All Americans are required to file US taxes and report their worldwide income, wherever in the world they live. Thankfully there are a number of IRS exemptions that can be claimed to reduce or eliminate US tax liability for expats, however even if no US tax is owed, expats still have to file an annual federal return.
There are thought to be around 9 million Americans living overseas, many of whom, particularly those who have moved abroad permanently, consider purchasing foreign real estate.
It may be as a home or in some cases as an investment rental property. In this article, we’ll look at the US tax implications for US expats buying and selling real estate abroad .
Buying overseas real estate as a home or second home
While expats buying real estate abroad to use as a home (or second home) don’t need to report the purchase to the IRS, there are nonetheless still US tax implications.
Firstly, expats should be sure to retain all documents relating to the purchase, as they may be required when it comes to selling the property again down the line.
Secondly, expats who transfer funds for the purchase from the US into a foreign bank account before the purchase goes through will then have to report all of their foreign accounts by filing an FBAR (Foreign Bank Account Report), a requirement for all Americans who have over $10,000 in foreign accounts at any time during the tax year. As such, it may be beneficial to transfer funds directly from the US to the vendor, rather than to the expat’s foreign bank account first.
Thirdly, expats buying real estate abroad as a main or second home can claim mortgage interest and property taxes as deductions on their US tax return (similarly to US property).
Buying overseas real estate as a rental property
Expats buying property overseas to rent are subject to a slightly different set of rules.
While advice about retaining all documentation relating to the purchase and considering potential FBAR compliance issues still applies, as in the US allowable expenses and deductions for rental properties differ to those for homes (and second homes).
“If you use the property as a second home – not as a rental – you can deduct mortgage interest just as you would for a second home in the U.S. This includes being able to deduct 100% of the interest you pay on up to $1.1 million of debt that is secured by your first and second homes.”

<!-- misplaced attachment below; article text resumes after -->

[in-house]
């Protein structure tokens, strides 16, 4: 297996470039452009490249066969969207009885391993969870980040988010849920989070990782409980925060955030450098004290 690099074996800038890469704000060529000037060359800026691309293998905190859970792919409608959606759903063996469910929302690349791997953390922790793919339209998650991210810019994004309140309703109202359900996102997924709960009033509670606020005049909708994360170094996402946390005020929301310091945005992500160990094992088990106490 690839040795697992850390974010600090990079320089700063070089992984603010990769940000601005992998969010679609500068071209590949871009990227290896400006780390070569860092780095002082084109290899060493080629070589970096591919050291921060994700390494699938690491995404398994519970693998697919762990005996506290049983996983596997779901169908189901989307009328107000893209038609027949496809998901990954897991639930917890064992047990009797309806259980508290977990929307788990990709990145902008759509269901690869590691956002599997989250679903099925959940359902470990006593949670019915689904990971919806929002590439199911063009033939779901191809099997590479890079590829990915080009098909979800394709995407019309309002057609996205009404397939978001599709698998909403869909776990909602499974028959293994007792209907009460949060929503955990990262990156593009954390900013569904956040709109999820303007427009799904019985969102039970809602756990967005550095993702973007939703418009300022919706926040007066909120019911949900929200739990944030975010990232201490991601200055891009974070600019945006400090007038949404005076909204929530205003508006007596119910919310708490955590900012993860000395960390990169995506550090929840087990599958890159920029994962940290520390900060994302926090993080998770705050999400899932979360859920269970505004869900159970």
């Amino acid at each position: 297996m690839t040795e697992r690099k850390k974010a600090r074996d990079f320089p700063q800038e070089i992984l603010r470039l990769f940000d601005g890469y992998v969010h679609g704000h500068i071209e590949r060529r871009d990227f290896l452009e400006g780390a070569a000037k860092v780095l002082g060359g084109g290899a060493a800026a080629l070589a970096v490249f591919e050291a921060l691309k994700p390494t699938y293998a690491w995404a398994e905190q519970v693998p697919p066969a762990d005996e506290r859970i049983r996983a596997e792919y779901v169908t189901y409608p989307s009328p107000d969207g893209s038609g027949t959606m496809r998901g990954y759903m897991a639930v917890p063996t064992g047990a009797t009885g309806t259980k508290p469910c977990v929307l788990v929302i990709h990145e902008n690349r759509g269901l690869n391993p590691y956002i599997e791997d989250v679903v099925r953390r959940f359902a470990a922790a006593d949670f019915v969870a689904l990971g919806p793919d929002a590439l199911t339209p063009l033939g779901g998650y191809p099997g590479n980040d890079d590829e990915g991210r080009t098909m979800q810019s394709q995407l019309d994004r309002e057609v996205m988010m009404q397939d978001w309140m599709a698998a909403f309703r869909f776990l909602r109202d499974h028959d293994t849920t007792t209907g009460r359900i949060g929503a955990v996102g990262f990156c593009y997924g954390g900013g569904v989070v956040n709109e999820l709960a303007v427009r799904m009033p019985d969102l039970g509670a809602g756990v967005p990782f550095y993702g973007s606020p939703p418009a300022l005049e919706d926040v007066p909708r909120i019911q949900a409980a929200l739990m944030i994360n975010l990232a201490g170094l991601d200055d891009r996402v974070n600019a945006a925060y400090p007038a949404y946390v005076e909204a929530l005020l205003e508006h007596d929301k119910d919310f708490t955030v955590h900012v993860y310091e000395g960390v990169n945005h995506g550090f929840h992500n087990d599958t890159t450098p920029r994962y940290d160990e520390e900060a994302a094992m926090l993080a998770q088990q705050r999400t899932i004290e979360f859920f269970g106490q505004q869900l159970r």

Rental income must be declared on your annual federal tax return (form 1040 schedule E), and while you can’t deduct mortgage interest, you can deduct management fees, property taxes, utilities, repairs and maintenance, insurance, and depreciation.
Unlike US property however, depreciation on foreign rental property must be calculated over a 40 year period.
It’s also worth noting that expats who pay tax abroad on their property rental income can claim the Foreign Tax Credit to claim a$1 US tax credit for every dollar equivalent that they’ve paid abroad. If they’ve paid more tax abroad than they owe to the US, they can carry forward excess tax credits for future use.
Selling real estate abroad
When it comes to selling real estate abroad, the main US tax consideration for expats is capital gains tax.
Expats selling property abroad that they have lived in for at least two out of the last five years can exempt the first $250,000 (or $500,000 if they’re married) of the increase in the property’s value since they bought it from US capital gains tax liability.
Capital gains should be reported on form 1040 schedule D. Capital gains on properties that have been owned for over a year are taxed at either 15% or 20% (depending on the expat’s income tax bracket) of the value over the above exclusions.
Expats who are selling real estate abroad and who haven’t been filing US taxes from overseas can catch up on their US federal filing without facing penalties under an IRS amnesty program called the Streamlined Procedure. The Streamlined Procedure requires expats to file their last 3 tax returns and their last 6 FBARs (as required), pay any back taxes due (often none if they retro-claim one or more of the available exemptions for expats) and self-certify that their previous non-compliance was non-willful (i.e. unintentional).